- Put the most important words at the beginning. Many people check their emails on their smartphones, so they might not view the entire subject line unless they open the email.
- Use emojis sparingly; they can add an element of fun but can also come across as flippant or too casual.
- Asking a question can pique the recipient’s curiosity, e.g., “Are you making these social media mistakes?”
- Creating a sense of urgency can prompt action, e.g., “Get 60% off all phones this weekend only.”
- Use numbers to emphasize a point, e.g., “We’d love you to be our 500th customer.”
10. Keep track of your outbound marketing email performance
Data is key to refining productive email campaigns. When you know how your emails perform, you can tweak your approach for better results.
You can use Google Analytics to keep track of the following:
- Open rate: How many people open your email.
- Click-through rate (CTR): How many people open your email and click on a link inside.
- Unsubscribe rate: The number of people who click to opt out of further emails from you.
- Spam complaints: The number of times your emails have been flagged as spam.
If you want people to visit your website and then take a particular action, set some Google Analytics goals that will collect some useful data. For example, let’s say you want people who receive your emails to click through to your website and sign up for your newsletter. You can use Google Analytics to learn how many visitors click on the link, how long they spend on your site, whether they sign up, and what they do afterward.
This data can help you adjust your outbound email marketing strategy.
- If your opening rate is low, you might need to try new subject lines or find a new target audience that is interested in your business.
- If your CTR is disappointing, you may need to make your messages more compelling, perhaps by shortening them or by clarifying your CTAs.
- If lots of people are unsubscribing, your content might not be interesting or relevant enough.
- If your emails are repeatedly flagged as spam, you may need to review your SPF and DKIM records.
11. Benchmark your results against average figures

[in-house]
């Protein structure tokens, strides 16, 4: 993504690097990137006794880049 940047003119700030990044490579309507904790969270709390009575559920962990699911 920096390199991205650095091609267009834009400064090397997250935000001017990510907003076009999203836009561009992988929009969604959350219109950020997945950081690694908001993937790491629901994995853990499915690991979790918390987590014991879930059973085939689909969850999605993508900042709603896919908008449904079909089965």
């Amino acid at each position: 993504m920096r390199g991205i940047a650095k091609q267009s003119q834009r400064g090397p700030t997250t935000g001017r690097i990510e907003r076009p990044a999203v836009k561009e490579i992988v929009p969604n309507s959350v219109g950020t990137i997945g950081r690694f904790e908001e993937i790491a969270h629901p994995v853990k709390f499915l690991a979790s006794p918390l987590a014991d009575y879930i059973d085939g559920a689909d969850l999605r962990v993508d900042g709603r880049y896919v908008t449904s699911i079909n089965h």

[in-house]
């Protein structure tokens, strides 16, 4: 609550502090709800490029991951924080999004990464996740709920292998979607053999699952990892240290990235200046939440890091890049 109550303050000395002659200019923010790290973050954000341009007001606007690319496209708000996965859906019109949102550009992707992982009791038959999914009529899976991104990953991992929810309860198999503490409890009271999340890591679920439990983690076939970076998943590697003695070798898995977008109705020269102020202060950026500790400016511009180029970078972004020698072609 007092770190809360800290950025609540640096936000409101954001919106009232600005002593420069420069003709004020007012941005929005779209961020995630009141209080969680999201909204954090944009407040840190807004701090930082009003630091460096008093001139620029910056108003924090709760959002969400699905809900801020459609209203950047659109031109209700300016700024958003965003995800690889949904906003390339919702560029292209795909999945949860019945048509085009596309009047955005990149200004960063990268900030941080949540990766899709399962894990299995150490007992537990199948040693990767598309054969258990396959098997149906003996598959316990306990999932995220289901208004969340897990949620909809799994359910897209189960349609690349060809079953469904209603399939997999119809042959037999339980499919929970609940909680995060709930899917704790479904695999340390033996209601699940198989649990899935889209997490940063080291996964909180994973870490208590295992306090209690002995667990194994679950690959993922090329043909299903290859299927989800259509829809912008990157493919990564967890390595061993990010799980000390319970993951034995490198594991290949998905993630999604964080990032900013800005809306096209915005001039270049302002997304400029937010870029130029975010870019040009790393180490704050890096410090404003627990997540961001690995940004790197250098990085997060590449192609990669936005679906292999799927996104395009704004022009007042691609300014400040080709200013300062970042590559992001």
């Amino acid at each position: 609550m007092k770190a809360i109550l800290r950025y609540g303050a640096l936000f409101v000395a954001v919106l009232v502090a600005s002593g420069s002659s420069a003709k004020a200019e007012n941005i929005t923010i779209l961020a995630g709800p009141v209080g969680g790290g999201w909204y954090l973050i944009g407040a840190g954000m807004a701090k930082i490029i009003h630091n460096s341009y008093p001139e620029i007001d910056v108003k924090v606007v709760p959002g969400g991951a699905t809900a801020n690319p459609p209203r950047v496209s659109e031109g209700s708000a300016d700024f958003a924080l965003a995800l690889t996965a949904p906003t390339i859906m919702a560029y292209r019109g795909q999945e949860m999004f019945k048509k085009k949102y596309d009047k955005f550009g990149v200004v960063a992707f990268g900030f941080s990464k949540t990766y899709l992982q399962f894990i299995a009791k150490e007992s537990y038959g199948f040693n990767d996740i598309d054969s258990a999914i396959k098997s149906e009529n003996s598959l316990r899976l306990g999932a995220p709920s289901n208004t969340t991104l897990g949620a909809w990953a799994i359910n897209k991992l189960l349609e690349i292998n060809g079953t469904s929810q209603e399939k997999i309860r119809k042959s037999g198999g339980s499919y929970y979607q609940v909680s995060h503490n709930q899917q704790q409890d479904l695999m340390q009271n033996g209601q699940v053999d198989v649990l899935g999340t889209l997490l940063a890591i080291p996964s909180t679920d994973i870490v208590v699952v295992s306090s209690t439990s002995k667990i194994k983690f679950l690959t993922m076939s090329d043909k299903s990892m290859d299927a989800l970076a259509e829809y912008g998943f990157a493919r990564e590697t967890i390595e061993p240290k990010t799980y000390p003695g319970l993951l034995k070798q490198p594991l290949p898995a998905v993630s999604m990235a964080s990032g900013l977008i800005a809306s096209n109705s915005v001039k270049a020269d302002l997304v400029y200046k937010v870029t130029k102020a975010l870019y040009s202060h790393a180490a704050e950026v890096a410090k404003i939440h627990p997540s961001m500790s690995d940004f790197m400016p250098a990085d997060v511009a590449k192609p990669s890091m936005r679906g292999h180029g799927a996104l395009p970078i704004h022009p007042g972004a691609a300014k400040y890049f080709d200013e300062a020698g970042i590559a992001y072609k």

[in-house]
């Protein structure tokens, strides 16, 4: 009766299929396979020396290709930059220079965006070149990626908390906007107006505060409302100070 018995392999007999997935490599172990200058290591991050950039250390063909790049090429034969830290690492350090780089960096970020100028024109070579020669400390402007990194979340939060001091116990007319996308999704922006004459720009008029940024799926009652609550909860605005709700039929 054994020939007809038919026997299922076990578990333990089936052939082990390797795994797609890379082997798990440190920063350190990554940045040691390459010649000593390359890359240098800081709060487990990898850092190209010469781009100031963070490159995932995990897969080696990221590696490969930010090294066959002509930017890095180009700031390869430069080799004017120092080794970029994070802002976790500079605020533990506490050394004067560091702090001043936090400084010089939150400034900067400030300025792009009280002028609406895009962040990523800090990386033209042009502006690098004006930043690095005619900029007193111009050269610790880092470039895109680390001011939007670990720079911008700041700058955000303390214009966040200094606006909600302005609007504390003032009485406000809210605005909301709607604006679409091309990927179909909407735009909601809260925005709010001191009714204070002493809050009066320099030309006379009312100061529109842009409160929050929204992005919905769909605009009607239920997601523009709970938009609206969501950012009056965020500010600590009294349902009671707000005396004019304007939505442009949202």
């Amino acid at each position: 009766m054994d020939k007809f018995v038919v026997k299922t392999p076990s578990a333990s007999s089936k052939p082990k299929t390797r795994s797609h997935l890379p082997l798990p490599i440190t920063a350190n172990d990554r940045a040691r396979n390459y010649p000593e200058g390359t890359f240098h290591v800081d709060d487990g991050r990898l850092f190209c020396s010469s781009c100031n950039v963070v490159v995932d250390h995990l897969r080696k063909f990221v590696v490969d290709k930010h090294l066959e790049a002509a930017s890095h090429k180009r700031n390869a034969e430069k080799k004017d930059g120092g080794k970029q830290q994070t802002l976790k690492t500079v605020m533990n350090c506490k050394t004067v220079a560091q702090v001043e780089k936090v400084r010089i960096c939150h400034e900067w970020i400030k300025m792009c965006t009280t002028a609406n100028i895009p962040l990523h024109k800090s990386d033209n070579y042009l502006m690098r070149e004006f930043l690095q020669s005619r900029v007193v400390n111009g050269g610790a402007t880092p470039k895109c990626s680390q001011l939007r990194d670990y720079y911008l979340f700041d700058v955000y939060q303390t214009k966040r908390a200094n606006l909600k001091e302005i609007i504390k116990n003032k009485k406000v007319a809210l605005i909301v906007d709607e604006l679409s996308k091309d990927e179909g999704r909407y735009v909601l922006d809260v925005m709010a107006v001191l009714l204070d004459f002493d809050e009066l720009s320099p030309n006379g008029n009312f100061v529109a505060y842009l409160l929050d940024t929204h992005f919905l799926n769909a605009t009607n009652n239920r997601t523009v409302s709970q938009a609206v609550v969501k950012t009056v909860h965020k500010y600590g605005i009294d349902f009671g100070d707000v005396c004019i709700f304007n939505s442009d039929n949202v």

By comparing your average open rates and click-through rates with your industry’s average figures, you can set realistic goals and see whether you’re on the right track.
Across all business types, the average open rate is 18%, and the average click-through rate is 2.6%. However, this varies across sectors. For a better idea of how well your outbound email marketing strategy is performing, you may wish to consult a guide to industry-specific benchmarks.
Best Solutions for Outbound Email Marketing
It can be difficult and time-consuming to keep track of your leads and email messages. To make outbound email marketing easier, you can use outbound email marketing software that makes it easier to:
- Create and maintain a list of leads;
- Keep track of key metrics such as open rate and CTR;
- Fulfill legal requirements, for example, by making it easy for your recipients to opt out of further emails;
- Preview how your emails will look on various devices;
- Create attractive emails using templates;
- Carry out split testing.
Here are a few outbound email marketing solutions to consider:
Boost Your Sales With Outbound Marketing Techniques!
Outbound email marketing involves reaching out to potential customers who have never made contact with your business. To succeed, you must select the right target audience, prove that you understand their needs, and encourage them to make a purchase. Each message needs to contain a clear CTA that moves them further along their buying journey from “cold lead” to “paying customer.”
This style of marketing is more complex than sending a single email; often, it takes several follow-up messages before a recipient takes action. You may also need to adjust your approach along the way, for example, if few people are opening your emails. But if you are persistent, outbound email marketing can help you build client relationships and drive revenue.